Chemotherapy for pleural mesothelioma
Chemotherapy uses drugs to kill or slow the growth of cancer cells while causing the least possible damage to healthy cells.
The main chemotherapy drugs for pleural mesothelioma are pemetrexed in combination with cisplatin or carboplatin. Research shows this combination can improve quality of life and increase survival by a few months more than using a single drug.
The goals of chemotherapy are not only to increase length of life but also to shrink the cancer, reduce symptoms and improve quality of life. However, chemotherapy doesn’t work for some people.
Learn more about:
- Having chemotherapy
- Side effects of chemotherapy
- Recent advances in treating mesothelioma
- Video: What is chemotherapy?
Chemotherapy is usually administered into a vein through a drip (intravenously). The drugs travel through the bloodstream and reach the entire body. This is known as systemic chemotherapy.
You will usually have chemotherapy during day visits to your hospital or treatment centre. Each session may last for several hours followed by a rest period of several weeks. Together, the session and rest period are called a cycle. You will probably have up to six cycles. However, the length and timing of the treatment and rest days of each cycle may vary.
Most chemotherapy drugs cause side effects. Side effects depend on the type and dose of chemotherapy drugs.
Your specialist may prescribe vitamin B12 injections and low-dose folic acid, which have been shown to reduce the side effects of pemetrexed and cisplatin chemotherapy. You will also be given medicines (such as anti-nausea medicine) to help control any side effects that are likely to occur. If side effects become too difficult to manage, your oncologist can adjust the dose or type of chemotherapy.
Common side effects of chemotherapy include:
- tiredness and feeling weak (fatigue)
- nausea and/or vomiting
- bowel problems (diarrhoea or constipation caused by anti-nausea drugs)
- sore or dry mouth, or small ulcers in the mouth
- taste changes and/or loss of appetite
- increased risk of anaemia (low level of red blood cells)
- reduced kidney function
- skin rash
- numb or tingling hands or feet (peripheral neuropathy)
- ringing in the ears (tinnitus) or hearing loss
- red and itchy eyes (conjunctivitis).
Chemotherapy weakens the immune system by lowering the level of white blood cells, making it harder for your body to fight infections. If you have a temperature over 38oC, contact your doctor immediately or go to your nearest hospital emergency department.
While hair loss and scalp problems are rare with chemotherapy for mesothelioma, hair may thin. Some people have trouble thinking clearly or experience short-term memory loss after chemotherapy, but this usually improves once treatment ends.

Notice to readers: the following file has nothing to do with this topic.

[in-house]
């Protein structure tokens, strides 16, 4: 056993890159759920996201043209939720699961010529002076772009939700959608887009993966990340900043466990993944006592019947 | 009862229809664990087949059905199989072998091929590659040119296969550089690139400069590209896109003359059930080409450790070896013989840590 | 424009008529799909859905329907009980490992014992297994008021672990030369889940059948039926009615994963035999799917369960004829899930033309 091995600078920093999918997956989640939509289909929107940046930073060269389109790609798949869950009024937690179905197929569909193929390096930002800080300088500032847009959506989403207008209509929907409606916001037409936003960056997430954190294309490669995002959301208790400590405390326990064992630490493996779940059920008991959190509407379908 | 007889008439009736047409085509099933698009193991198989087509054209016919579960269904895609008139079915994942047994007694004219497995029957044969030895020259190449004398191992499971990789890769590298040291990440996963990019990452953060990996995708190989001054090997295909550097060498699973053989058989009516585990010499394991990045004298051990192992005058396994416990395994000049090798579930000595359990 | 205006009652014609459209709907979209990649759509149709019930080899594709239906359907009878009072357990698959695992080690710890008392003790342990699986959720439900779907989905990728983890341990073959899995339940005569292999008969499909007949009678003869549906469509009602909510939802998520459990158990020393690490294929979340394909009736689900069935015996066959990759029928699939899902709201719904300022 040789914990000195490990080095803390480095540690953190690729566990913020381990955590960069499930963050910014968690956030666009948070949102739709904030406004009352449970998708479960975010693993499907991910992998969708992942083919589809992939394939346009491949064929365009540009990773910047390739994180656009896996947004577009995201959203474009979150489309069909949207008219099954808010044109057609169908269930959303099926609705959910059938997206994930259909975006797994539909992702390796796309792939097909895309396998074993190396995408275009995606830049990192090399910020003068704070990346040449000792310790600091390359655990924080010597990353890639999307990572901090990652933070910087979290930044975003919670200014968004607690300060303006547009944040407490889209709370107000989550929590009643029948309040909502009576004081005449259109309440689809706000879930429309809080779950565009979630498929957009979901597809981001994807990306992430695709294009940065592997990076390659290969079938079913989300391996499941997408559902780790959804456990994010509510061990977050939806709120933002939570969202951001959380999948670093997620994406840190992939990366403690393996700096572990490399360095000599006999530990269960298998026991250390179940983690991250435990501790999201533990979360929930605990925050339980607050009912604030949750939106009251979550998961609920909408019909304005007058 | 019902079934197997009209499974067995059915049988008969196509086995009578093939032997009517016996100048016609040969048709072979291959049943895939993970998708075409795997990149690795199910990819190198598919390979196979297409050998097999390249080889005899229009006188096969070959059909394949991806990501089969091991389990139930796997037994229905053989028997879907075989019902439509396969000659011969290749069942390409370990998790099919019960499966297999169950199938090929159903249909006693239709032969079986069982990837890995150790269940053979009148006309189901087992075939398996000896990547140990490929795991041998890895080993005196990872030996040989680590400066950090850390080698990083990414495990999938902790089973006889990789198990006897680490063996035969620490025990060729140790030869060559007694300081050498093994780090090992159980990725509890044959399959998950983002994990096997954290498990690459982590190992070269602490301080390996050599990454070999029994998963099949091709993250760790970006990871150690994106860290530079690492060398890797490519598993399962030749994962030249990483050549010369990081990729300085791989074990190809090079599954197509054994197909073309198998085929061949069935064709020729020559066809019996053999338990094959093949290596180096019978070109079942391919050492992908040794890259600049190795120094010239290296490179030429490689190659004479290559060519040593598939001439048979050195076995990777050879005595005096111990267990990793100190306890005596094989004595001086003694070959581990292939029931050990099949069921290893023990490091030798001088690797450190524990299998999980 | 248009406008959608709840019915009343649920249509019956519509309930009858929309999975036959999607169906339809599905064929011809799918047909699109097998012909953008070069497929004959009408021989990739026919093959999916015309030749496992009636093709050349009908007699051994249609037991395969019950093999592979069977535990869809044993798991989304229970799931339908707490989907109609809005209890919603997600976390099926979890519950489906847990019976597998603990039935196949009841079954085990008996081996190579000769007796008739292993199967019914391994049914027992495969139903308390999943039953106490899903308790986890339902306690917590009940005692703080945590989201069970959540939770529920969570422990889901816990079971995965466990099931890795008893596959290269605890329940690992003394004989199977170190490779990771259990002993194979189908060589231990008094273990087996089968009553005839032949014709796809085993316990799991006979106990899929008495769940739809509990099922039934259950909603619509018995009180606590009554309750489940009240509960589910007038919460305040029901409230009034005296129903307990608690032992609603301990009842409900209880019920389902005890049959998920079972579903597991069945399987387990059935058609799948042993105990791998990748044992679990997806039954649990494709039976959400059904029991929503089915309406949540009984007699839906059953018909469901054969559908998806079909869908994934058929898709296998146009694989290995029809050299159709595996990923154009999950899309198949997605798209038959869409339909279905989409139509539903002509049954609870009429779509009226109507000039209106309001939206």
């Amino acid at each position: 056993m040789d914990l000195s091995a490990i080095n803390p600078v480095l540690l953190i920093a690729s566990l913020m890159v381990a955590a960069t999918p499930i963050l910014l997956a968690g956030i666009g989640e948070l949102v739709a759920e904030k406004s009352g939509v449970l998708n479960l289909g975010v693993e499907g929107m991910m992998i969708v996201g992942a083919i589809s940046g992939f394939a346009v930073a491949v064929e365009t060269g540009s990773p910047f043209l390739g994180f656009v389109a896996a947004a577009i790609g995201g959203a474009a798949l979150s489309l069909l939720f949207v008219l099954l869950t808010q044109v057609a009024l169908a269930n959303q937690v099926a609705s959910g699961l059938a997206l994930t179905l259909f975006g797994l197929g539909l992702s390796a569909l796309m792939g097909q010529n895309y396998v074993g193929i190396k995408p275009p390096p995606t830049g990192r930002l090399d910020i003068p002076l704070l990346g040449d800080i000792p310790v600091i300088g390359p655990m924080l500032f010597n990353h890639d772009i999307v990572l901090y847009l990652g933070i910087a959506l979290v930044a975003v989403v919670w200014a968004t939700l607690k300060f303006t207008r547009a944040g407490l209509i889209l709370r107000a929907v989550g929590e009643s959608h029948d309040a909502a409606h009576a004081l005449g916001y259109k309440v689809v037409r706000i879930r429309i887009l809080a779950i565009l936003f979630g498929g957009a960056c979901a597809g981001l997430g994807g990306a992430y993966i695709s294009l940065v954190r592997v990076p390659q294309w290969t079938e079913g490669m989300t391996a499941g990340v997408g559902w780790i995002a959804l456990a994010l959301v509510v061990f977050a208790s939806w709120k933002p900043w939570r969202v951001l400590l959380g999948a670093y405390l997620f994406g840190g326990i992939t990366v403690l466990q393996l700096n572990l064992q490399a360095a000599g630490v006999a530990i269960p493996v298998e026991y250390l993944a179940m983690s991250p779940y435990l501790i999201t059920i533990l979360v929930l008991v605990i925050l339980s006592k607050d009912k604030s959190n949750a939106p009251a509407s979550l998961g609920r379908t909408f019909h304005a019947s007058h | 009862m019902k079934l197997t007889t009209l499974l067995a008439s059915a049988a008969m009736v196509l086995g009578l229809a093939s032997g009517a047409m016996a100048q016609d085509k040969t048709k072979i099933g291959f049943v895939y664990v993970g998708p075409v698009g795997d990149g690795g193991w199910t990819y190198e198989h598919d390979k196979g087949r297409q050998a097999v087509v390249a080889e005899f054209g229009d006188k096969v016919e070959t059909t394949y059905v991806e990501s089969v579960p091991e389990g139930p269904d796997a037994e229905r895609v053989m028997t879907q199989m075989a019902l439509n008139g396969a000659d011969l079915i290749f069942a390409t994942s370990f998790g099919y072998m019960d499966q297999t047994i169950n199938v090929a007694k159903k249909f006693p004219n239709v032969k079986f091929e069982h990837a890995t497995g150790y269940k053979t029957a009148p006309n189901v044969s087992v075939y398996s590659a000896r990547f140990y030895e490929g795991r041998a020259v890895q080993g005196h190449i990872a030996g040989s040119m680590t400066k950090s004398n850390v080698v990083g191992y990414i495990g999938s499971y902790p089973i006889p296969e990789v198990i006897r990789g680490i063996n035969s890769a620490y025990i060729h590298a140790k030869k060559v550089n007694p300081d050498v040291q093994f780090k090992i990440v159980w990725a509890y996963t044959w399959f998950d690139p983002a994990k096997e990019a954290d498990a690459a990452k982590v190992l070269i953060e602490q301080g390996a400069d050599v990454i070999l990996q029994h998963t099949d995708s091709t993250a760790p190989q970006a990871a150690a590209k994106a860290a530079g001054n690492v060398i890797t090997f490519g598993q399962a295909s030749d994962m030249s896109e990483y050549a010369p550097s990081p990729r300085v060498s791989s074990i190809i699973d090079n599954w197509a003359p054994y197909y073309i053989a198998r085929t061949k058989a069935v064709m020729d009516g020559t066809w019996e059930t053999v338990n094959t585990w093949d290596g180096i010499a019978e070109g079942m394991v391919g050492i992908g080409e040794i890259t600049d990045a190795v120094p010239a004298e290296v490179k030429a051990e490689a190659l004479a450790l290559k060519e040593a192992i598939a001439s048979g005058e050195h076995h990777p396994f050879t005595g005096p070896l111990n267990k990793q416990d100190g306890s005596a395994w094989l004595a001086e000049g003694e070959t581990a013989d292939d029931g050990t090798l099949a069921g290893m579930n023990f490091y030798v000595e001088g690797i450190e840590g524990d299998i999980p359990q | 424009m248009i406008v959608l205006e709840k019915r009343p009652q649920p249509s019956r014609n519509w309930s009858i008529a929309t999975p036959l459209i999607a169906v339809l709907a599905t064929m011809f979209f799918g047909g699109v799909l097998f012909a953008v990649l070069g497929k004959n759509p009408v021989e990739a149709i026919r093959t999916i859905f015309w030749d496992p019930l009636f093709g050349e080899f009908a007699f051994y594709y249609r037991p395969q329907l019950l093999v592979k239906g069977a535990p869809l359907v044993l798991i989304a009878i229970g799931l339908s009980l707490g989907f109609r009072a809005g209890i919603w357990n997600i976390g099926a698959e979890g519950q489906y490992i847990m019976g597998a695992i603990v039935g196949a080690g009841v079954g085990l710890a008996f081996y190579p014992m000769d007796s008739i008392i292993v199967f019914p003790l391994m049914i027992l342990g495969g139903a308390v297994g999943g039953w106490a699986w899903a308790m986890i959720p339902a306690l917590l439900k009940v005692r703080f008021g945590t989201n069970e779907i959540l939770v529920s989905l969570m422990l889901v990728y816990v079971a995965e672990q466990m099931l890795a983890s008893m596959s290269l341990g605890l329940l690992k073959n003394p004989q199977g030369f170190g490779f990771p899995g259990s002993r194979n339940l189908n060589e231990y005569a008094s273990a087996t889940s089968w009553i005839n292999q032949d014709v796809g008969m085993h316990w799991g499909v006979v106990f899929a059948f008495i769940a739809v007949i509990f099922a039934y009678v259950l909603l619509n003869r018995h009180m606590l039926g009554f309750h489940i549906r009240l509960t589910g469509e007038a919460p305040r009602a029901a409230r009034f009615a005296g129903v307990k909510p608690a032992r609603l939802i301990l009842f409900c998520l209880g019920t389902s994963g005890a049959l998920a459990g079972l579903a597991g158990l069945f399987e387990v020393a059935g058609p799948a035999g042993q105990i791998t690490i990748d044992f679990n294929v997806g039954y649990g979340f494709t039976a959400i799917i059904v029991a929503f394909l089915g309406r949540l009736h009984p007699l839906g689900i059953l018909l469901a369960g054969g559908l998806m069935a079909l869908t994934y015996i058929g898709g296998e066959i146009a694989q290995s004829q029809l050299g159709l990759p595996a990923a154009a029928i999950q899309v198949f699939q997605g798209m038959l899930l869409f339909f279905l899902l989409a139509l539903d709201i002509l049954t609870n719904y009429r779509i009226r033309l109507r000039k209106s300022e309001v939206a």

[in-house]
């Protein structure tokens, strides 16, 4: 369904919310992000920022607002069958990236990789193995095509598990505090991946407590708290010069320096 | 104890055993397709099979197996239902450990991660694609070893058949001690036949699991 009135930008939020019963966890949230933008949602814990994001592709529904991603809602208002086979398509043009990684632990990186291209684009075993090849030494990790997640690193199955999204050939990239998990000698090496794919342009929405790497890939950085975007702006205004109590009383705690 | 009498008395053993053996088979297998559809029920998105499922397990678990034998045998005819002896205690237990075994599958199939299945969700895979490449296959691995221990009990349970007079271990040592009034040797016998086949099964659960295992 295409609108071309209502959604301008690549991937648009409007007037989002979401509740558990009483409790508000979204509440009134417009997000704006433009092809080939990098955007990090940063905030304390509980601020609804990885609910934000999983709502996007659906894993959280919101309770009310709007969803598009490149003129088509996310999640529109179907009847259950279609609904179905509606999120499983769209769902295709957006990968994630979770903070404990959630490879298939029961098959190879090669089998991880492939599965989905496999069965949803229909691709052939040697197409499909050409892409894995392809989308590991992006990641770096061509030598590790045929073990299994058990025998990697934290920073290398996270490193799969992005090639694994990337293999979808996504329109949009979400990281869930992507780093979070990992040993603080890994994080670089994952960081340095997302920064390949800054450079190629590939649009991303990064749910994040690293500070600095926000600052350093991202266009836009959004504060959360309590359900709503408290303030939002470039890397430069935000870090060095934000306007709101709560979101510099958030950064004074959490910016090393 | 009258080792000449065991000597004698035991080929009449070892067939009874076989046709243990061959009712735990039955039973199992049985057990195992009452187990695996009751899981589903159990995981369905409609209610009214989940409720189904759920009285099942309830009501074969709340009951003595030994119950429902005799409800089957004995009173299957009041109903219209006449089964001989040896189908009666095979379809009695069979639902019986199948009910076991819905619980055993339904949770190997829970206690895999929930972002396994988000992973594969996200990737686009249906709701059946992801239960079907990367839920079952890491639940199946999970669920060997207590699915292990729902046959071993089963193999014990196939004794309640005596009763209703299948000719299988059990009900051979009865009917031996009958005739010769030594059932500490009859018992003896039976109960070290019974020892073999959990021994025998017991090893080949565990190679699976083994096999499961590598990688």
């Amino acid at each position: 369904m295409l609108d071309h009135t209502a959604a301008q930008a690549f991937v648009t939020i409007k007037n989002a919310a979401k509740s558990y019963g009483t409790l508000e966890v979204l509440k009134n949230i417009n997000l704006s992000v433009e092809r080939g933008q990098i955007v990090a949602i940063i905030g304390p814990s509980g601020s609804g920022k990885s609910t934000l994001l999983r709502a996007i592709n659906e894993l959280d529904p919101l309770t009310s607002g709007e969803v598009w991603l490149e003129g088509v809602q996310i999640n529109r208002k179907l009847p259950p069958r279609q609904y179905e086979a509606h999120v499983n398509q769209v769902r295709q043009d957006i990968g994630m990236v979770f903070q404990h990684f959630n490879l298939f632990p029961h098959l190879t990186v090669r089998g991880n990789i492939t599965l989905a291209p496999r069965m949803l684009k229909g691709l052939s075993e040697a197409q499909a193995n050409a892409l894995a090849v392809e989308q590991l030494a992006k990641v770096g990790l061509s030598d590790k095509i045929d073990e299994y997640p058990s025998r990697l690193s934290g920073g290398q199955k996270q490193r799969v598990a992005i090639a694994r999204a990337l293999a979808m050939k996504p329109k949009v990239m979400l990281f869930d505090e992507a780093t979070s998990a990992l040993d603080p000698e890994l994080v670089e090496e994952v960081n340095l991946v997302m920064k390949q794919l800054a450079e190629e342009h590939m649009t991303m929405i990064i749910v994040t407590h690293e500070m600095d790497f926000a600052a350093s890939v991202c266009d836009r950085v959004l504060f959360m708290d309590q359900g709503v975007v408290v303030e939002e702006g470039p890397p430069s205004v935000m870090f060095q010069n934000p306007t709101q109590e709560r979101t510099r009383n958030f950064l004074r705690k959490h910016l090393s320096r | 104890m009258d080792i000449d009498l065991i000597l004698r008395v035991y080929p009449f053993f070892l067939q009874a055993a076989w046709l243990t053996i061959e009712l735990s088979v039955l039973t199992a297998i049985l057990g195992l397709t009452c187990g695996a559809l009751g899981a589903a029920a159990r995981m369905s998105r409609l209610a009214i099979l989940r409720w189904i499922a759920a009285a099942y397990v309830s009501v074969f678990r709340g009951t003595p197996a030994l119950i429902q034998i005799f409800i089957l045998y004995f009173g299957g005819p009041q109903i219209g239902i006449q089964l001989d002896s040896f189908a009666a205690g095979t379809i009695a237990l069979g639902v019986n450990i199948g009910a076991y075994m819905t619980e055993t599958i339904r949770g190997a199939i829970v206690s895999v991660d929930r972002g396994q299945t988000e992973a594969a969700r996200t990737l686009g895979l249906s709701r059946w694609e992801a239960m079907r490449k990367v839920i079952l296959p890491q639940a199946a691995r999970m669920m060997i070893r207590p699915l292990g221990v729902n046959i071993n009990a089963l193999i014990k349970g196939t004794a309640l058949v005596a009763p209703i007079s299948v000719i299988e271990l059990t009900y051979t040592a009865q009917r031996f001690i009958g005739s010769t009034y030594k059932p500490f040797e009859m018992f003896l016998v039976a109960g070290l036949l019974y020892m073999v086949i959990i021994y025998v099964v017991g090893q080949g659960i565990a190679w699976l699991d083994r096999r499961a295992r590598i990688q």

Mesothelioma treatment has improved in recent years. There are more accurate ways to diagnose and stage the disease, better surgical techniques and post-surgery care, new evidence-based chemotherapy combinations and new radiation therapy methods.
Clinical trials are testing promising new drugs called immunotherapy for treating mesothelioma. Immunotherapy slows the growth of cancer or kills cancer cells by altering the body’s immune system response. Immunotherapy does not work for most people with mesothelioma, but some people may have good results from this treatment.
Immunotherapy for mesothelioma is still experimental and available only through a clinical trial. In NSW, some people who have responded to chemotherapy may be able to get help paying for immunotherapy through icare Dust Diseases Care. Talk to your specialist about whether immunotherapy is an option for you.
Video: What is chemotherapy?
Download a PDF booklet on this topic.
A/Prof Brian McCaughan, Cardiothoracic Surgeon, Chris O’Brien Lifehouse, NSW; Theodora Ahilas, Principal Lawyer, Maurice Blackburn Lawyers, NSW; Prof David Ball, Director, Lung Service, Peter MacCallum Cancer Centre, VIC; Shirley Bare, Consumer; Cassandra Dickens, Clinical Nurse Consultant, Cancer Care Coordinator – Thoracic Malignancies, Sunshine Coast University Hospital, QLD; Penny Jacomos, Social Worker, Asbestos Diseases Society of South Australia, SA; A/Prof Thomas John, Medical Oncologist, Senior Clinical Research Fellow, Austin Health, and Olivia Newton-John Cancer Research Institute, VIC; Victoria Keena, Executive Officer, Asbestos Diseases Research Institute, NSW; Penny Lefeuvre, Consumer; Jocelyn McLean, Mesothelioma Support Coordinator, Asbestos Diseases Research Institute, NSW; Prof David Morris, Peritonectomy Surgeon, St George Hospital and University of New South Wales, NSW; Caitriona Nienaber, 13 11 20 Consultant, Cancer Council Western Australia; Prof Anna Nowak, Medical Oncologist, Sir Charles Gairdner Hospital, and Professor of Medicine, School of Medicine and Pharmacology, The University of Western Australia, WA; Prof Jennifer Philip, Palliative Care Specialist, St Vincent’s Hospital, Peter MacCallum Cancer Centre and Royal Melbourne Hospital, VIC; Nicole Taylor, Acting Lung Cancer and Mesothelioma Cancer Specialist Nurse, The Canberra Hospital, ACT. We also thank the health professionals, consumers and editorial teams who have worked on previous editions of this title. Previous editions of this title and related resources were funded in part by the Heads of Asbestos Coordination Authorities and a donation from Lyall Watts.
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